5 minute read

I have a confession. Pulling water is not one of my spiritual gifts. For those of you too pampered to have ever experienced this, “pulling water” is the euphemism applied to dragging buckets of water up a rope and out of a 50ft-deep well.

Pulling water, that sounds easy. At least I thought so when I first heard this would be part of my daily routine in the village. That was one of many stupid assumptions I would make adjusting to life in the bush.

Before I ever tried this activity for myself, I watched as the women and little kids would go casually over to the well, throw the bucket down into the chasm and effortlessly lift the water out of the hole and pour it into their own containers. It appeared to be a cinch, and the concept was simple. Drop in bucket, pull out water. Anybody could do that.

However, my first trip to the well to pull water turned out to be quite a different reality. I carried my little containers out to the well and set them down, grabbed the rope and bucket and chunked it off into the well. As I pulled the bucket out of the dark hole, I thought to myself that this was not as hard as it had been made out to be. The bucket rose effortlessly out of the well, and I soon realized why. It was empty.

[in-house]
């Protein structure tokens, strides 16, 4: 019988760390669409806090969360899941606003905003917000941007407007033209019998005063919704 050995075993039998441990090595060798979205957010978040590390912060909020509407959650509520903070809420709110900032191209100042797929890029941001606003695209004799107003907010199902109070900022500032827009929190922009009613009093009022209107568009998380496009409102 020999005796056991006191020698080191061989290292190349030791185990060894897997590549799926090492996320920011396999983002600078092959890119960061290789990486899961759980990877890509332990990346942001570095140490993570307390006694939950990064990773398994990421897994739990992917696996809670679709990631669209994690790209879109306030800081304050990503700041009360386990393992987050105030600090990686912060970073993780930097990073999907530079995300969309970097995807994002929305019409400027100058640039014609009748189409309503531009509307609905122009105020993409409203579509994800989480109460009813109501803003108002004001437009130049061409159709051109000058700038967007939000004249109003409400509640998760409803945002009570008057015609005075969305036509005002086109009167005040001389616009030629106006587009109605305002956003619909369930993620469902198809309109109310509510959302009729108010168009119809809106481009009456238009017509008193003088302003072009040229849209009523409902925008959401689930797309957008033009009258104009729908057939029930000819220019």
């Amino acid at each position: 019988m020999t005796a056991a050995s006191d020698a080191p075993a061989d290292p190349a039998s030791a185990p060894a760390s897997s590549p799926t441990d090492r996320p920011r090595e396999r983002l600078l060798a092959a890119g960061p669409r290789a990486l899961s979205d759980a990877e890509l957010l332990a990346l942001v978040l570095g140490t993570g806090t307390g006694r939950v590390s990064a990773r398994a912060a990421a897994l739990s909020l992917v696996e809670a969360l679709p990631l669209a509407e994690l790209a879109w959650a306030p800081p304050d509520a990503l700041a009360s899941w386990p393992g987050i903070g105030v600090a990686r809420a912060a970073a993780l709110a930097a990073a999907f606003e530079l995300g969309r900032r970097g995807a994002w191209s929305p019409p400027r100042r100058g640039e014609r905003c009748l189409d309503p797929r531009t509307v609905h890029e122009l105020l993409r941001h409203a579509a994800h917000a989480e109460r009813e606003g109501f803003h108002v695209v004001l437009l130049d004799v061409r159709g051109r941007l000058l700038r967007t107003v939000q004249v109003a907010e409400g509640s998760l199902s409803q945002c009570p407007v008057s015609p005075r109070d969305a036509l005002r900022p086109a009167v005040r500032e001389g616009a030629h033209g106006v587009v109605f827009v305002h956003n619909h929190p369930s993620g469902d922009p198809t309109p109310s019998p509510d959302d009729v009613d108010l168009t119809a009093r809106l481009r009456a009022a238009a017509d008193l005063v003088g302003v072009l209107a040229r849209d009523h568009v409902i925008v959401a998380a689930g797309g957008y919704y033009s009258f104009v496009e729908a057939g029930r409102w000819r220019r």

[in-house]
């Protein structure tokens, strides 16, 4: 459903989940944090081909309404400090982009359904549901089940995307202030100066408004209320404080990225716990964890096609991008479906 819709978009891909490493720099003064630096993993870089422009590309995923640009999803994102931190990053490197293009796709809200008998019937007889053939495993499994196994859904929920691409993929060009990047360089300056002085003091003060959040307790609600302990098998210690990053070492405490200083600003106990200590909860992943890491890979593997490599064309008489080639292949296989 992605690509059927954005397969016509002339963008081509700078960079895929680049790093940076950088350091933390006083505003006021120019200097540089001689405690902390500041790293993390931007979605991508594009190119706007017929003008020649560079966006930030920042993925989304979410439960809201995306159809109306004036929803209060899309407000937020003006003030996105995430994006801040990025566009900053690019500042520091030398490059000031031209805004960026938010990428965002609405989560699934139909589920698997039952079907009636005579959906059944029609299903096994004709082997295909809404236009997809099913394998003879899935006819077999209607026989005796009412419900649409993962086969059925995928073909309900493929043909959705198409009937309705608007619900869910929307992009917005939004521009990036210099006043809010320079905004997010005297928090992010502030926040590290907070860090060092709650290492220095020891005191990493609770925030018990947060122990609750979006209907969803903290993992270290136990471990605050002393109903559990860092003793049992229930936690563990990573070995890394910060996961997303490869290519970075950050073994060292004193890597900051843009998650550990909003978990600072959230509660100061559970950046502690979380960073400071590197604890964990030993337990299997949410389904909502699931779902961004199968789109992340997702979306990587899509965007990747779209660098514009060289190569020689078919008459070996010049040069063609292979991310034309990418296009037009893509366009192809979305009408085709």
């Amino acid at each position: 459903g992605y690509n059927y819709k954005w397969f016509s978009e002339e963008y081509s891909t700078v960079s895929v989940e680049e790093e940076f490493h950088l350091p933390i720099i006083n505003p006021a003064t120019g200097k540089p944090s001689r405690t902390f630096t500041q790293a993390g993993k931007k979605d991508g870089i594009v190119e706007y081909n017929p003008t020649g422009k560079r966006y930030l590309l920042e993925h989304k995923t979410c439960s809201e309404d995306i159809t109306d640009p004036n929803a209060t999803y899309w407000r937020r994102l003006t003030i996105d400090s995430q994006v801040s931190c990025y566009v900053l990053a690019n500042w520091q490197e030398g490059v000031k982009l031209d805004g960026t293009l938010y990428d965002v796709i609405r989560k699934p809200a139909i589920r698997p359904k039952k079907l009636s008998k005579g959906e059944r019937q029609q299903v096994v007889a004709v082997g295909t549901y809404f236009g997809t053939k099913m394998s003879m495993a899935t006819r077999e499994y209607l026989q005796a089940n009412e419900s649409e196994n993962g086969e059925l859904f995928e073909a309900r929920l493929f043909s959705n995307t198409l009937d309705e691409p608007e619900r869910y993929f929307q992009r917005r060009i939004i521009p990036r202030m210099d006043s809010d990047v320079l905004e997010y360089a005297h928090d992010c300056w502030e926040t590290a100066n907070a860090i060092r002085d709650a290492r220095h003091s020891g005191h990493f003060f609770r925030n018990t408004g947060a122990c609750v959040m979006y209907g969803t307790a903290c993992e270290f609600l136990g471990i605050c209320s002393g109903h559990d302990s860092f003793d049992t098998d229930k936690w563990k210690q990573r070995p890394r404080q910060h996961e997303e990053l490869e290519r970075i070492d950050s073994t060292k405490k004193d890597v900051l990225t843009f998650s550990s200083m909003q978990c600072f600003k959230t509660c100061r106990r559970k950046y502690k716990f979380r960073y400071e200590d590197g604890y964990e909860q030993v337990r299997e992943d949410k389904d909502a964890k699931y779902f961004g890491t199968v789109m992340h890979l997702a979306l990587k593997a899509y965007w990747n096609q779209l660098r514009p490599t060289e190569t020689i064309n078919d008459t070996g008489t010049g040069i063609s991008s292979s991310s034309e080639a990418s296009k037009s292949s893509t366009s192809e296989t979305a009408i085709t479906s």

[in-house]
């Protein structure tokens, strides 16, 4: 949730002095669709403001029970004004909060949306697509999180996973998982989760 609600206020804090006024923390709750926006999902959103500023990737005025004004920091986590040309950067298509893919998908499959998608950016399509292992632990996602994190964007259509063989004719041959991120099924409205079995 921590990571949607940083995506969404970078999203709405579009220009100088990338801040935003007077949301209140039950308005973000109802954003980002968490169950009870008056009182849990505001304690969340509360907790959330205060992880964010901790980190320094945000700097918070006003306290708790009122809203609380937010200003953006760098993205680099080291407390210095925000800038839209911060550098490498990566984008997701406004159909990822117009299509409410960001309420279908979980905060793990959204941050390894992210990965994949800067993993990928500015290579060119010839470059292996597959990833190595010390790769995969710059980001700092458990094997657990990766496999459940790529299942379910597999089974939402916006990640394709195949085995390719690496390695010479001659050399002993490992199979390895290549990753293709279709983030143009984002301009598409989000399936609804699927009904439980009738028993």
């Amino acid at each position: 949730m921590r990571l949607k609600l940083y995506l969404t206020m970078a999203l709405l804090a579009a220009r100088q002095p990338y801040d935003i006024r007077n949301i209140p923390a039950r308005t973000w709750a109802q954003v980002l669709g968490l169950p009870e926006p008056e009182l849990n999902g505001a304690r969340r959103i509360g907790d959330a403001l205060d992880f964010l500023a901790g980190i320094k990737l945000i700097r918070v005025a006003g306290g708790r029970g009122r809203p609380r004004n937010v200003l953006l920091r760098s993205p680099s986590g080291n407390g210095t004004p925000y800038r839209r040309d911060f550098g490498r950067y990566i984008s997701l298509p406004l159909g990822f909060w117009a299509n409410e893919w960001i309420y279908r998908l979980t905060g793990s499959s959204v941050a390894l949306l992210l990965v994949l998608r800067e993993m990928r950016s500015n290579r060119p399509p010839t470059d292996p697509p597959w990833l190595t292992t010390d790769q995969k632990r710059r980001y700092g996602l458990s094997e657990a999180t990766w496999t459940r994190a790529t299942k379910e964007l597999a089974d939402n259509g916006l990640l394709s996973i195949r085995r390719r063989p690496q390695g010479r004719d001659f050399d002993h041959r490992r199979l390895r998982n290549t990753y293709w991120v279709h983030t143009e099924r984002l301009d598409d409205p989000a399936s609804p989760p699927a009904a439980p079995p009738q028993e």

Realizing how poorly I had performed, I quickly looked around to see if anyone was watching so I could play it off if need be. Perceiving no laughter or mockery, I pretended it never happened and tried again. Off the bucket went into the water. This time, I used a slightly different strategy… I jiggled the rope a little, feeling this would increase my odds of water entering the bucket. I began to lift, and yet again it was far too light. Apparently, the bucket was floating on top of the water.

I sat there perplexed, looking like a monkey trying to solve a math problem. Finally, one of the little girls was sent over by the people who had indeed been watching me the entire time. She took the rope from my hand and began to teach me the technique of pulling water. After I watched someone else do it from up close, I realized much of it was truly common sense. For instance, if you turn the bucket upside down before you drop it, it sinks.